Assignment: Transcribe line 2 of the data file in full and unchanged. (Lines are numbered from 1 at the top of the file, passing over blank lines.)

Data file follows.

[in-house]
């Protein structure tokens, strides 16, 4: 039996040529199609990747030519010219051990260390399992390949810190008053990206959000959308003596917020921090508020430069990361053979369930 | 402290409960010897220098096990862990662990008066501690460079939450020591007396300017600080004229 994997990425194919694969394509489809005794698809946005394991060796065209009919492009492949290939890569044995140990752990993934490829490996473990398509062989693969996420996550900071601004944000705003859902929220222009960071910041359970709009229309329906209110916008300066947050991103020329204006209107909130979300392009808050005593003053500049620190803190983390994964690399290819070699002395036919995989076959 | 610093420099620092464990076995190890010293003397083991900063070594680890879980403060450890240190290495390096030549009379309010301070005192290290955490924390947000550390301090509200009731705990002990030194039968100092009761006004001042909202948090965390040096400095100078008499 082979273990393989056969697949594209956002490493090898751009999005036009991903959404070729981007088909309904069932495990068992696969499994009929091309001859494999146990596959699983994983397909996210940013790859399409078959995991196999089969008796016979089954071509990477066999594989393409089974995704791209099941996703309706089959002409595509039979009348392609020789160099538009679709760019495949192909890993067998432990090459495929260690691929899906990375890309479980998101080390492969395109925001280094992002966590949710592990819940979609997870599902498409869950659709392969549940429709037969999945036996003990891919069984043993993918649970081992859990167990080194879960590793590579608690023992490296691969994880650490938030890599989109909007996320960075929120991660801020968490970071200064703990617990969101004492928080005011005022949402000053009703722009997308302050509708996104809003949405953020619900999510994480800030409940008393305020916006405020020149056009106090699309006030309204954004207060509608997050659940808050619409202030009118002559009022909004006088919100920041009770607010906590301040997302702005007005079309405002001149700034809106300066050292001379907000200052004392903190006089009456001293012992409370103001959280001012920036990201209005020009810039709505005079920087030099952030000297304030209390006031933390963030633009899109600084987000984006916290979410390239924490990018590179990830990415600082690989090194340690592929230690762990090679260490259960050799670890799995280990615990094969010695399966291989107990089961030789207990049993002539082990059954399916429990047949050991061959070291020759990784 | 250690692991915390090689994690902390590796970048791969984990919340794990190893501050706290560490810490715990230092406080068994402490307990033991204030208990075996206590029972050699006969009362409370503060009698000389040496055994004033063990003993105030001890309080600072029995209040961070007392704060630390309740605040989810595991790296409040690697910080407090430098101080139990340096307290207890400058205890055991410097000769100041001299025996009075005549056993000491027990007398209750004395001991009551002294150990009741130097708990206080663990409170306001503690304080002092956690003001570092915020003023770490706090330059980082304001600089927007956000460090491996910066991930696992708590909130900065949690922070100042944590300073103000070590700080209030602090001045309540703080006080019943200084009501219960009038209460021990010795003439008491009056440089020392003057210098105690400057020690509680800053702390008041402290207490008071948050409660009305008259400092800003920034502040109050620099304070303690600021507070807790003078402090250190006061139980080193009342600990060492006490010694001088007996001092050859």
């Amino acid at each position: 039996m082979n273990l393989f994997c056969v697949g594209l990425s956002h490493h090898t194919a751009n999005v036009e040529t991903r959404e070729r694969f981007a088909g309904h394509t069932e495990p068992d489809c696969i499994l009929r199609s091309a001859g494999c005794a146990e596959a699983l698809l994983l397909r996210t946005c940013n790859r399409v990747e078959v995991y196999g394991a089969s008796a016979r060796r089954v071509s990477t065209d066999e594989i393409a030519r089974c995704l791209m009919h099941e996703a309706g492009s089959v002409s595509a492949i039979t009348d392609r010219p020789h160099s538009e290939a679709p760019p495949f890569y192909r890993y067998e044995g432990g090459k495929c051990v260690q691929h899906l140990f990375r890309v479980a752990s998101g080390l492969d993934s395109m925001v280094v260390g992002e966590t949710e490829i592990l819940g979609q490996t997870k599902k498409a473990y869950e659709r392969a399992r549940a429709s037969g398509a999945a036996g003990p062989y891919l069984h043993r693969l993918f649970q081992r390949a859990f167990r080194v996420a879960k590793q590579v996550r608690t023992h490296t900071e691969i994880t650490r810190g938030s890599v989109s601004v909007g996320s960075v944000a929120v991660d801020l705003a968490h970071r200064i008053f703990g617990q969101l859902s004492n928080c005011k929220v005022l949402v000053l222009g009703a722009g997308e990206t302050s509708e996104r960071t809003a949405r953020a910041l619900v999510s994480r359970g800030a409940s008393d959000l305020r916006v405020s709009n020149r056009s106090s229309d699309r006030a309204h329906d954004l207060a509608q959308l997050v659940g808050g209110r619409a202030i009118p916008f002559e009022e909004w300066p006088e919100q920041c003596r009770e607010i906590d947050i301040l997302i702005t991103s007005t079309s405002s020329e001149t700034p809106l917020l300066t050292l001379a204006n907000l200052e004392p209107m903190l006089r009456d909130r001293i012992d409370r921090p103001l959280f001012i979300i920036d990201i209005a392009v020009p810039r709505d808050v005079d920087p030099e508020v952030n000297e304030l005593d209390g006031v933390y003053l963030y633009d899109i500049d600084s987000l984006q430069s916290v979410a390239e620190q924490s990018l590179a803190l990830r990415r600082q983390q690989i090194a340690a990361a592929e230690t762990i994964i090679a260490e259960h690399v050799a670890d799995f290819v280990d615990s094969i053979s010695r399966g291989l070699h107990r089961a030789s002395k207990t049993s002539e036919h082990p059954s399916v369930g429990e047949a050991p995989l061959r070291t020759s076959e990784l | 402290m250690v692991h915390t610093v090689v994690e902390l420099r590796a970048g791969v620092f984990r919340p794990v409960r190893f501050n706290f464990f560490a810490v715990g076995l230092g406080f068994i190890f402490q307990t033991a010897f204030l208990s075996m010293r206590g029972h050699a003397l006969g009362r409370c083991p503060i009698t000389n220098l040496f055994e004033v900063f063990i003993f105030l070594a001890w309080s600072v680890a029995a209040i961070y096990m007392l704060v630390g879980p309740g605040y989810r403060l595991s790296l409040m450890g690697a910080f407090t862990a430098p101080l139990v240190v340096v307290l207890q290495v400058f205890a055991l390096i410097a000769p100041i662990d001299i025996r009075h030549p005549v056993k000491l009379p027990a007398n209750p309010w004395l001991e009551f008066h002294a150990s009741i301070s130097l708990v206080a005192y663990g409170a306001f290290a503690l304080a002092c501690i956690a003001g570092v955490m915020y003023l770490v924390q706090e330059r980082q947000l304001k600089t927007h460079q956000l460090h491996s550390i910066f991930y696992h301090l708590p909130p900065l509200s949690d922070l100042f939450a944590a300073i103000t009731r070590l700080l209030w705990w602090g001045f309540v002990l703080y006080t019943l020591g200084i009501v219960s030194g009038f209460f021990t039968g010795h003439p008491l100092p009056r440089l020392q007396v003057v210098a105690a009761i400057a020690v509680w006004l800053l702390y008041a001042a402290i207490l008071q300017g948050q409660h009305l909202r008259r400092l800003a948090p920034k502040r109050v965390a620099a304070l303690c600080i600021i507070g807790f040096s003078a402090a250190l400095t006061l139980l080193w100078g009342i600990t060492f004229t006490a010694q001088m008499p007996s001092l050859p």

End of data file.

């Protein structure tokens, strides 16, 4: 039996040529199609990747030519010219051990260390399992390949810190008053990206959000959308003596917020921090508020430069990361053979369930 | 402290409960010897220098096990862990662990008066501690460079939450020591007396300017600080004229 994997990425194919694969394509489809005794698809946005394991060796065209009919492009492949290939890569044995140990752990993934490829490996473990398509062989693969996420996550900071601004944000705003859902929220222009960071910041359970709009229309329906209110916008300066947050991103020329204006209107909130979300392009808050005593003053500049620190803190983390994964690399290819070699002395036919995989076959 | 610093420099620092464990076995190890010293003397083991900063070594680890879980403060450890240190290495390096030549009379309010301070005192290290955490924390947000550390301090509200009731705990002990030194039968100092009761006004001042909202948090965390040096400095100078008499 082979273990393989056969697949594209956002490493090898751009999005036009991903959404070729981007088909309904069932495990068992696969499994009929091309001859494999146990596959699983994983397909996210940013790859399409078959995991196999089969008796016979089954071509990477066999594989393409089974995704791209099941996703309706089959002409595509039979009348392609020789160099538009679709760019495949192909890993067998432990090459495929260690691929899906990375890309479980998101080390492969395109925001280094992002966590949710592990819940979609997870599902498409869950659709392969549940429709037969999945036996003990891919069984043993993918649970081992859990167990080194879960590793590579608690023992490296691969994880650490938030890599989109909007996320960075929120991660801020968490970071200064703990617990969101004492928080005011005022949402000053009703722009997308302050509708996104809003949405953020619900999510994480800030409940008393305020916006405020020149056009106090699309006030309204954004207060509608997050659940808050619409202030009118002559009022909004006088919100920041009770607010906590301040997302702005007005079309405002001149700034809106300066050292001379907000200052004392903190006089009456001293012992409370103001959280001012920036990201209005020009810039709505005079920087030099952030000297304030209390006031933390963030633009899109600084987000984006916290979410390239924490990018590179990830990415600082690989090194340690592929230690762990090679260490259960050799670890799995280990615990094969010695399966291989107990089961030789207990049993002539082990059954399916429990047949050991061959070291020759990784 | 250690692991915390090689994690902390590796970048791969984990919340794990190893501050706290560490810490715990230092406080068994402490307990033991204030208990075996206590029972050699006969009362409370503060009698000389040496055994004033063990003993105030001890309080600072029995209040961070007392704060630390309740605040989810595991790296409040690697910080407090430098101080139990340096307290207890400058205890055991410097000769100041001299025996009075005549056993000491027990007398209750004395001991009551002294150990009741130097708990206080663990409170306001503690304080002092956690003001570092915020003023770490706090330059980082304001600089927007956000460090491996910066991930696992708590909130900065949690922070100042944590300073103000070590700080209030602090001045309540703080006080019943200084009501219960009038209460021990010795003439008491009056440089020392003057210098105690400057020690509680800053702390008041402290207490008071948050409660009305008259400092800003920034502040109050620099304070303690600021507070807790003078402090250190006061139980080193009342600990060492006490010694001088007996001092050859």